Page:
The Hook Canvas

It has been properly theorized, observed, applied and all this shows you that you can not only have an impact but also favorize a specific behavior to make it a new norm. Of course, there is a discrepancy between an experimental environment and reality, and the effectiveness of the tactic will depend on many factors on which you probably don't have control –unlike in experimental setups. That being said, it doesn't prevent most of your mobile application to use such process every day with success –even tho they trigger a relatively “simple” behavior.

From Theory To Practice

So we want our team to be more user-centric and keen to try a UX approach. The problem is that we, as UX designers, often feel the importance of advocating for more UX practices at the beginning of a new project/product. That's understandable as this is a critical phase for user research, etc. Unfortunately, this is also the time at which people will be less keen to hear it if not ready. This can be explained by the high uncertainty and risk level that people's brain will automatically –and unconsciously– compensate with high change-averse attitude: this is psychological reactance (again).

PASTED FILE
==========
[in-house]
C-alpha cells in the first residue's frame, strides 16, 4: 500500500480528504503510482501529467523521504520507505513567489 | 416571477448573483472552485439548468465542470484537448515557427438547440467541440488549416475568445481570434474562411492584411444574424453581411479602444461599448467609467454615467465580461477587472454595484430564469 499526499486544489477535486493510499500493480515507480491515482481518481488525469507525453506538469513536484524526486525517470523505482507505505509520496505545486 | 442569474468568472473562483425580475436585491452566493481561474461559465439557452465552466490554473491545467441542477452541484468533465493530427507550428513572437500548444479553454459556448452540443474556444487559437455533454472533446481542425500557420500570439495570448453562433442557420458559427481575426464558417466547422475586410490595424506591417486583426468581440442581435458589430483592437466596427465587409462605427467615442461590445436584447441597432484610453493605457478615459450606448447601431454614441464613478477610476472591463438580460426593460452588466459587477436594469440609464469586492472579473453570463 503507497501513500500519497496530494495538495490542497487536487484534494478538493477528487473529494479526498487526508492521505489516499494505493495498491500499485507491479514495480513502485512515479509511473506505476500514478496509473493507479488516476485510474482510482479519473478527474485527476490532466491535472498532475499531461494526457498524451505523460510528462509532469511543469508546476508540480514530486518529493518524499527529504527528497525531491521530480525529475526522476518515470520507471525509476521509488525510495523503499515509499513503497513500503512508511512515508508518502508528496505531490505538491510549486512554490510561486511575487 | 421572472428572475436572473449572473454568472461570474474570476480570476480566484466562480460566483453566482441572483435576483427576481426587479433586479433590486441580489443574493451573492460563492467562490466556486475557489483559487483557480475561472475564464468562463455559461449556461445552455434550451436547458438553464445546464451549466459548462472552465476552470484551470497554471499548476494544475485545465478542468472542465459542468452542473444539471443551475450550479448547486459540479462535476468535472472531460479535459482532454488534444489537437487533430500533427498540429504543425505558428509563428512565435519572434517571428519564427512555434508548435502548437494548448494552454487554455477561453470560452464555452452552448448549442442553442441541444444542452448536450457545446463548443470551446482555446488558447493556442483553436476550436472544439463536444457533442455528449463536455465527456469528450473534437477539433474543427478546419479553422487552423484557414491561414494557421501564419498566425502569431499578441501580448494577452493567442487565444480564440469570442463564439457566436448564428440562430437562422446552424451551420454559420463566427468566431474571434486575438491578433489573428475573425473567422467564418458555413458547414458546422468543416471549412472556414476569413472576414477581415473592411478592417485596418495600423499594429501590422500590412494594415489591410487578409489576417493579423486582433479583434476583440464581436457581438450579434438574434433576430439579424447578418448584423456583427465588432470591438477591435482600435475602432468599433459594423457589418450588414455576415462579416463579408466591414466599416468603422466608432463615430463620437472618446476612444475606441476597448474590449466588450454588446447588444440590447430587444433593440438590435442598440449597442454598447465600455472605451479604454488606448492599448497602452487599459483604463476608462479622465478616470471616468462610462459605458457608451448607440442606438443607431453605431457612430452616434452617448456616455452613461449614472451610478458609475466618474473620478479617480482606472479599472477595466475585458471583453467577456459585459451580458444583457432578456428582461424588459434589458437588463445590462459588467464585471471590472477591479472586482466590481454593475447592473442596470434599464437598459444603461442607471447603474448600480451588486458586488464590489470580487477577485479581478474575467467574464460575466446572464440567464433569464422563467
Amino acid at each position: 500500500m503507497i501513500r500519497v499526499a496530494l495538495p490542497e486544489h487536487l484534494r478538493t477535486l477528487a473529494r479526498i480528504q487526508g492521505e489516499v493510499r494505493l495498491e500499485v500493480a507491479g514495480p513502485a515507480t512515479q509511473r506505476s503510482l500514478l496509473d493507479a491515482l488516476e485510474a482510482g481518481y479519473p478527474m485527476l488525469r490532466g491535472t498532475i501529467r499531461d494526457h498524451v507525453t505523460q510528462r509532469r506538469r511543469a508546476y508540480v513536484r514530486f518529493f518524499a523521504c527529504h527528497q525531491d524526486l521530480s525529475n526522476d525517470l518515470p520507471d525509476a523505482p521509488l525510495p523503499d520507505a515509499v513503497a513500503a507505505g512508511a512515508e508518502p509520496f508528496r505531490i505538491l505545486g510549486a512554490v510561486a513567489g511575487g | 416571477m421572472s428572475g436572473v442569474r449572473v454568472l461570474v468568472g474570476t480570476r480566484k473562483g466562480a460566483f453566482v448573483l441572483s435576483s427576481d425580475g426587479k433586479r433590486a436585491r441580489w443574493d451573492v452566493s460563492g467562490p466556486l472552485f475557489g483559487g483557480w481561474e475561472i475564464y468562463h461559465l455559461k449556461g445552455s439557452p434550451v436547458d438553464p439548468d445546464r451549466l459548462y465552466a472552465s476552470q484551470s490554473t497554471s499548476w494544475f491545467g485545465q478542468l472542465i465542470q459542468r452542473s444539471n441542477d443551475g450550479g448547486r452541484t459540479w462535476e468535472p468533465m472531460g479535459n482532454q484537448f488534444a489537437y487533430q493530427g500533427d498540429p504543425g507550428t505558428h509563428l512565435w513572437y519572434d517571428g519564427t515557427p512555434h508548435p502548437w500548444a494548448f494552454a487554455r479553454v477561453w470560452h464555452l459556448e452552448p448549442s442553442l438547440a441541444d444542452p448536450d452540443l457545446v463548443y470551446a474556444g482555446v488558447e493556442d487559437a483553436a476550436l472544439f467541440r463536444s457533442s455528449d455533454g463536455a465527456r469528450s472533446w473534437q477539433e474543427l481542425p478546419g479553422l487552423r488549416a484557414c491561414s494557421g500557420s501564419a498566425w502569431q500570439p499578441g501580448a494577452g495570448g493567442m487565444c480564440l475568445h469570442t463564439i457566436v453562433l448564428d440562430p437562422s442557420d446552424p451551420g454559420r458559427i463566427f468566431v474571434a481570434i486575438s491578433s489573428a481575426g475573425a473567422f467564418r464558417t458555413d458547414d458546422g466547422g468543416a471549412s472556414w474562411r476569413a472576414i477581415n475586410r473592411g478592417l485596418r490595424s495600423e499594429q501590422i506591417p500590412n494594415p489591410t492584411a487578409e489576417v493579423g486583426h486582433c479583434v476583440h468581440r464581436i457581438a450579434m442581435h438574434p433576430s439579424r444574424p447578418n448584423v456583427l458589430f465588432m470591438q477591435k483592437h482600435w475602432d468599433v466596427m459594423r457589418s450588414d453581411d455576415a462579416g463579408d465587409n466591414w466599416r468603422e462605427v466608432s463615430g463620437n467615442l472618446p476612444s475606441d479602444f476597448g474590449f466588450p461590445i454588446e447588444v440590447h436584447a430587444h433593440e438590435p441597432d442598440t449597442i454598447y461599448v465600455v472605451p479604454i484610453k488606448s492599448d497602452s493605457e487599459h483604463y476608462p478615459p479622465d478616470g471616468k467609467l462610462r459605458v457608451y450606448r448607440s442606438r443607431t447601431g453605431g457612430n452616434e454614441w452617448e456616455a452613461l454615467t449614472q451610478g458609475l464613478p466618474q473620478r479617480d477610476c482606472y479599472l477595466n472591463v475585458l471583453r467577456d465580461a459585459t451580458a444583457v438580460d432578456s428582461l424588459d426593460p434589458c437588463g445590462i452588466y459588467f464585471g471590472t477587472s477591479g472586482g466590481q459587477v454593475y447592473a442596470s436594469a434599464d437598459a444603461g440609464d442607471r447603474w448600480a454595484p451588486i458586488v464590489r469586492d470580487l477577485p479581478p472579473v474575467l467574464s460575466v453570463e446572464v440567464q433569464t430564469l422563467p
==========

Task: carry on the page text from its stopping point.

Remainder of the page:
Instead, people will be more keen to accept change on low-risk/low-uncertainty projects. Pick one project that your PM/PO/Manager considers as “not that important” and plan to apply one UX method on it. You want this method to create a kind of Aha! moment in people's mind. I personally recommend you to do some User Tests, that has the capacity to show the difference between what people say and what they actually do. If you never practiced such method, I invite you to read the classic “Rocket Surgery Made Easy” by Steve Krug.

And to be honest, as a first attempt to open some eyes on UX, don't put the stakes too high: if it's complicated to ask actual users/customers to come at your office perform the test, pick some participants among your colleagues (or other employees). I know, that’s far from being perfect but here the test is more for the observers than the actual quality of data you can gather. Importantly, try to repeat this kind of experiments on small projects as often as possible, and vary the type of methods.

The advantage of doing like this has to do with another interesting psychological effect: people are more keen to accept something they already know. This the confirmation bias. Interestingly, repeated exposition to a new/foreign element (idea, concept, object, etc.) increases psychological safety, playing on our confirmation bias. By exposing people to UX practices, you make them more keen to accept their use. That's why it's important to involve the right persons in your experiments.